CHEM2601: Chemistry of Biologically Important Molecules

Course Organizer: Dr S Howorka

Lecturers: Dr D Macmillan, Prof A Tabor, Prof Erik Arstad and Dr S Howorka

Normal prerequisite: CHEM1603 or CHEM1201

Units: 1/2 unit


The aim of the course is to cover in depth the chemistry of three major classes of biologically important molecules; carbohydrates, peptides and proteins, and nucleic acids. In addition, the course will provide an introduction to molecular imaging and cover methods for labelling of biomolecules with fluorescent dyes and radionuclides. The course is aimed at second year Biological Sciences students, and some knowledge of organic chemistry is assumed; a pass in CHEM1201 or CHEM1603 is therefore a prerequisite.

This is course is not available to Chemistry students


  • To know the structure, conformation and stereochemistry of the carbohydrates, and to understand the chemical reactivity of mono-and di-saccharides.
  • To recognise the structure and conformational properties of amino acids, peptide and proteins. To understand strategies and methods for the chemical synthesis of native and labelled proteins.
  • To understand the relationships between structure and conformation of nucleic acids; to understand the chemical reactivity of nucleic acids, and to gain insight into how chemical reactivity affects the biological properties of nucleic acids.
  • To appreciate the underlying principles for imaging with optical and nuclear techniques, and to understand in depth the methods for labelling of biomolecules. To know how radionuclides are produced, their radioactive decay properties and their applications for imaging

Course Structure

  • Lectures:25 hours
  • Tutorials:0 workshops
  • Labs:0


  • Exam: 80 % (2 hours)
  • Lab: 0 %
  • Coursework: 2 items - each 10%

Recommended Texts


  • B.G. Davis and A. J. Fairbanks, “Carbohydrate Chemistry", (Oxford Chemistry Primer), Oxford University Press.
  • P Collins and R Ferrier, "Monosaccharides, Their Chemistry and Their Roles in Natural Products", Wiley, Chichester, 1995.

Nucleic Acids

  • G M Blackburn, M J Gait, D Loakes, D M Williams, "Nucleic Acids in Chemistry and Biology", 3rd ed, Royal Society of Chemistry, 2005.
  • J D Watson et al, "Molecluar Biology of the Gene", 5th ed, Pearson Benjamin Cummings, chapter 6, p 97-128, chapter 9, p235-258, CD-ROM with useful structural tutorials, 2004
  • B Alberts et al "Molecular Biology of the Cell", 4th edition, Garland Science, chapter 5, p 267-275, 2002


  • P Bailey, "An Introduction to Peptide Chemistry", Wiley, 1990.
  • J Jones, "Amino Acid and Peptide Synthesis", (Oxford Chemistry Primer), Oxford Scientific, 1984.
  • S Doonan , “Peptides and Proteins”, Royal Society of Chemistry, 2002
  • D L Nelson, M M Cox, Lehninger Principles of Biochemistry , 4th Edn., Worth, New York, 2005


  • Sampson's Textbook of Radiopharmacy, 4th Ed, Pharmaceutical Press, 2011.
  • Miller et al. (2008), Synthesis of 11C, 18F, 15O, and 13N Radiolabels for Positron Emission Tomography, Angew. Chem. Int. Ed., 47, 8998 - 9033.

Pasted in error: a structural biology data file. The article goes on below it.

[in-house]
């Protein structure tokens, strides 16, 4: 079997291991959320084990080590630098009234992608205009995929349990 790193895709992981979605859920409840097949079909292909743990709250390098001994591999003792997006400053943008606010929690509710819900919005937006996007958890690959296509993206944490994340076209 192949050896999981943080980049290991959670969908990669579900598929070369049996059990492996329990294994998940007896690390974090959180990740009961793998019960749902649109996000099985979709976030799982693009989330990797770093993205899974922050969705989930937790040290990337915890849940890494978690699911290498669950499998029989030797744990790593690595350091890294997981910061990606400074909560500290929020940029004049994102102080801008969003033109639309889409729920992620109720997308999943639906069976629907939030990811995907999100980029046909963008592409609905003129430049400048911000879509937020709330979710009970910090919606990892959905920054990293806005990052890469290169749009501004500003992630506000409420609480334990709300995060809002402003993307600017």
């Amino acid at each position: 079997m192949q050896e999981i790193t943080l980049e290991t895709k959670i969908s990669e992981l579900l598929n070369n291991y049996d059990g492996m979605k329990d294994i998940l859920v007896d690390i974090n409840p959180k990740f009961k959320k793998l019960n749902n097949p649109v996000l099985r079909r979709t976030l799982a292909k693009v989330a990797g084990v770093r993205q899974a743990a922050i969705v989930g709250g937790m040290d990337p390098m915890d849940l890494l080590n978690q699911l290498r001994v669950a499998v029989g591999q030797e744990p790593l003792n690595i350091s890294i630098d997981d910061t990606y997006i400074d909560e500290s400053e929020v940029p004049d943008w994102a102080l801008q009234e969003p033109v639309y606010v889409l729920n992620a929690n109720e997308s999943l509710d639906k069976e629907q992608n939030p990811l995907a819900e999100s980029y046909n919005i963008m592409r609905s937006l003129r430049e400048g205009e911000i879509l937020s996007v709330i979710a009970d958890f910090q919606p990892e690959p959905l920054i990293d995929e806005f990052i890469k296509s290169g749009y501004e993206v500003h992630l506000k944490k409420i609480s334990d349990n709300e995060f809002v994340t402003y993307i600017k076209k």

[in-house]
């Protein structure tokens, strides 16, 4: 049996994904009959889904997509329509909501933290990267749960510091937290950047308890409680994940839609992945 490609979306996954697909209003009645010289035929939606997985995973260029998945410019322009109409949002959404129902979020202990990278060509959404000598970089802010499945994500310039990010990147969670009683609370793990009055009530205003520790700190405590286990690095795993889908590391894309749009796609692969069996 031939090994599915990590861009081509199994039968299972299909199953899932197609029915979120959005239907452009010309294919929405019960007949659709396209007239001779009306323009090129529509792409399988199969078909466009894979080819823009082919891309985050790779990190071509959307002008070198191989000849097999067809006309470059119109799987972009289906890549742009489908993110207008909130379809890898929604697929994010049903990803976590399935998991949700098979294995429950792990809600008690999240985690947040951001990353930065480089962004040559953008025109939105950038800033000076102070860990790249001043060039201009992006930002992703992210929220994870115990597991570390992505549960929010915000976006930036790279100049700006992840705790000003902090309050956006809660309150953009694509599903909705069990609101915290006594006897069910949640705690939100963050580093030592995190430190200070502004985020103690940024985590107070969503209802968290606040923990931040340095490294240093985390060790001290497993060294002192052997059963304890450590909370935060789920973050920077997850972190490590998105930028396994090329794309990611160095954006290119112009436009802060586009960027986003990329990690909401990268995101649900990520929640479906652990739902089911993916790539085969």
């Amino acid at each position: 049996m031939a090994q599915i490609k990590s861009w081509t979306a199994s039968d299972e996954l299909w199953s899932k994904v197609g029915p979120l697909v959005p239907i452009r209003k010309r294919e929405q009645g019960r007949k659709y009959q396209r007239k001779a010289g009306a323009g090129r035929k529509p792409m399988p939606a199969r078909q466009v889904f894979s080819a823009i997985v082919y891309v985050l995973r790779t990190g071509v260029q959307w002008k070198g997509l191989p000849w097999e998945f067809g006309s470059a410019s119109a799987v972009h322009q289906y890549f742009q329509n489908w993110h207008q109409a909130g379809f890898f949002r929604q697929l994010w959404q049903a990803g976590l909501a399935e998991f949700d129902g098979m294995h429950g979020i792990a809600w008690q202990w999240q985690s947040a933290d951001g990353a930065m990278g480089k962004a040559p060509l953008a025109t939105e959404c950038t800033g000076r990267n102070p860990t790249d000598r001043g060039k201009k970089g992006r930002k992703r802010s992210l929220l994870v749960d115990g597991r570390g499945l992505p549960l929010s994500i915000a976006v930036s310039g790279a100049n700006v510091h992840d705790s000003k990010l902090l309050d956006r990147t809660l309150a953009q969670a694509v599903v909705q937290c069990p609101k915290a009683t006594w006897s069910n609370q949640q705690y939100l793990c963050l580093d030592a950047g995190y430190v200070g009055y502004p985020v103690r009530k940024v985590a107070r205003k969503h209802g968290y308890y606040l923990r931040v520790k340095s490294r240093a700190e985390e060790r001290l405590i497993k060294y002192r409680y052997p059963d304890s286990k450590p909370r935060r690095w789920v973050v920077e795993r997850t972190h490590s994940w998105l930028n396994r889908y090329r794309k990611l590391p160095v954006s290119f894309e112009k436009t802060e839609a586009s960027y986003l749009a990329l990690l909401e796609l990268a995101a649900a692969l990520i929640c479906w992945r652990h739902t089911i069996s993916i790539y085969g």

• Ashley M Groves AM, Win T, Haim SB, Ell PJ (2007). Lancet Oncol., 8: 822-30.
  • Luke D. Lavis and Ronald T. Raines (2008), Bright Ideas for Chemical Biology, ACS Chemical Biology, 3(3): 142-155.

Course Outline

Peptides and Peptidomimetics: DM, 7 lectures

Overview of amino acids, structure and physical properties. Chemical synthesis of amino acids. Amino acid protecting groups. Reagents for forming peptide bonds. Chemical synthesis of peptides using solution and solid-phase methods. Combinatorial libraries of peptides. Labelling of peptides with dyes and other markers.

Molecular Imaging : EA, 6 lectures

Introduction to biomedical imaging methods with a focus on optical and nuclear techniques. Principles of fluorescent imaging and photophysical properties of fluorescent dyes. Methods for conjugation of fluorescent dyes to biomolecules and biological applications. Introduction to radiochemistry, production of radionuclides, radioactive decay and types of ionizing radiation. Methods for radiolabelling of carbohydrates, nucleic acids, small molecules, peptides and proteins. Application of radiotracers for biomedical imaging.

Carbohydrates: AT, 4 lectures

Introduction to carbohydrates and their biological significance. Classification. Open chain and ring structures of monosaccharides. Recap of organic stereochemistry. Diagrammatic representations of carbohydrates. Hemiacetal formation. Mutarotation. Anomeric Effect, Fischer glycosylation, Reaction of glycosides with acetone and acid.
Reactions of monosaccharides: oxidation and reduction of the carbonyl group, reactions at the anomeric centre – glycoside formation. Anomeric effect. Reactions of hydroxyl groups: esterification, ether and acetal formation and their applications as protecting groups.

Nucleic Acids SH, 7 lectures Examples of nucleic acids and evolutionary aspects, structure and conformation of nucleotides and oligonucleotides. Relationship between nucleotide conformation and tertiary structure of DNA and RNA. Deviations from ideal structures. Mismatches and mutagenesis. Triple helices. Structure and biological properties of modifies oligonucleotides.
Interactions of small molecules with DNA. Non-covalent binding: electrostatic, minor groove, intercalation, biological consequences. Covalent binding: alkylating agents, metabolically activated alkylating agents. Free radical and photochemical damage to DNA. Anticancer drugs and environmental mutagens. Biological consequences of DNA damage; DNA repair enzymes.